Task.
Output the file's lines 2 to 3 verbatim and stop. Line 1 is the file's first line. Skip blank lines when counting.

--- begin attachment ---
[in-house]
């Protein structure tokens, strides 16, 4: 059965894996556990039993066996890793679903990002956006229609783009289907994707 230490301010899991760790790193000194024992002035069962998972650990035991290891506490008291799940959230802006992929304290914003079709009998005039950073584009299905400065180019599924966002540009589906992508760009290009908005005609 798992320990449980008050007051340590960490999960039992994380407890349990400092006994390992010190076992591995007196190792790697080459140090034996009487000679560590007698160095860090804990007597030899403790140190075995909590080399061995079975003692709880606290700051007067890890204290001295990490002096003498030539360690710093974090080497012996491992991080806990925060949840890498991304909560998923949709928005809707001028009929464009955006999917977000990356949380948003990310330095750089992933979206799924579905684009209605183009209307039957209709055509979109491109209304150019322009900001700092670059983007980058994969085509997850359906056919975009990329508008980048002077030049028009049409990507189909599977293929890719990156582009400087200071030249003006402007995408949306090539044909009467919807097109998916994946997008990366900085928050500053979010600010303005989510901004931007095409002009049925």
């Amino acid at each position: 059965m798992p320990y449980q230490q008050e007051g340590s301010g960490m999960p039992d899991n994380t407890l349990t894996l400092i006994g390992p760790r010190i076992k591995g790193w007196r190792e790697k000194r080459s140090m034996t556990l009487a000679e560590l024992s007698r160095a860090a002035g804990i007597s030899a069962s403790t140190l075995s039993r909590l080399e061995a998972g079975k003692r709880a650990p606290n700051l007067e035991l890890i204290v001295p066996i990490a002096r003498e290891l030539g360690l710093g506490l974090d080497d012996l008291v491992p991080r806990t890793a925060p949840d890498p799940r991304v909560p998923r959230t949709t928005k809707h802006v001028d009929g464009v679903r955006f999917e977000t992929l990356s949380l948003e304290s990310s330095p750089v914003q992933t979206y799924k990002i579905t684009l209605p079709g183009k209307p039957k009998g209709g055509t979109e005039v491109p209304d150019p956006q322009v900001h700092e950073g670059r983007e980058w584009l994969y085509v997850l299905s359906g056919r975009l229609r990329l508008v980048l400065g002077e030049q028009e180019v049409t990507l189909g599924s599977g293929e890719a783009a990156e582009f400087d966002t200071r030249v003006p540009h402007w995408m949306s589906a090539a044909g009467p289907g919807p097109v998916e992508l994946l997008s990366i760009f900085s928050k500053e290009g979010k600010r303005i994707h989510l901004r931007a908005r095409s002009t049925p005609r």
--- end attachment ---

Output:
């Protein structure tokens, strides 16, 4: 059965894996556990039993066996890793679903990002956006229609783009289907994707 230490301010899991760790790193000194024992002035069962998972650990035991290891506490008291799940959230802006992929304290914003079709009998005039950073584009299905400065180019599924966002540009589906992508760009290009908005005609 798992320990449980008050007051340590960490999960039992994380407890349990400092006994390992010190076992591995007196190792790697080459140090034996009487000679560590007698160095860090804990007597030899403790140190075995909590080399061995079975003692709880606290700051007067890890204290001295990490002096003498030539360690710093974090080497012996491992991080806990925060949840890498991304909560998923949709928005809707001028009929464009955006999917977000990356949380948003990310330095750089992933979206799924579905684009209605183009209307039957209709055509979109491109209304150019322009900001700092670059983007980058994969085509997850359906056919975009990329508008980048002077030049028009049409990507189909599977293929890719990156582009400087200071030249003006402007995408949306090539044909009467919807097109998916994946997008990366900085928050500053979010600010303005989510901004931007095409002009049925």
């Amino acid at each position: 059965m798992p320990y449980q230490q008050e007051g340590s301010g960490m999960p039992d899991n994380t407890l349990t894996l400092i006994g390992p760790r010190i076992k591995g790193w007196r190792e790697k000194r080459s140090m034996t556990l009487a000679e560590l024992s007698r160095a860090a002035g804990i007597s030899a069962s403790t140190l075995s039993r909590l080399e061995a998972g079975k003692r709880a650990p606290n700051l007067e035991l890890i204290v001295p066996i990490a002096r003498e290891l030539g360690l710093g506490l974090d080497d012996l008291v491992p991080r806990t890793a925060p949840d890498p799940r991304v909560p998923r959230t949709t928005k809707h802006v001028d009929g464009v679903r955006f999917e977000t992929l990356s949380l948003e304290s990310s330095p750089v914003q992933t979206y799924k990002i579905t684009l209605p079709g183009k209307p039957k009998g209709g055509t979109e005039v491109p209304d150019p956006q322009v900001h700092e950073g670059r983007e980058w584009l994969y085509v997850l299905s359906g056919r975009l229609r990329l508008v980048l400065g002077e030049q028009e180019v049409t990507l189909g599924s599977g293929e890719a783009a990156e582009f400087d966002t200071r030249v003006p540009h402007w995408m949306s589906a090539a044909g009467p289907g919807p097109v998916e992508l994946l997008s990366i760009f900085s928050k500053e290009g979010k600010r303005i994707h989510l901004r931007a908005r095409s002009t049925p005609r």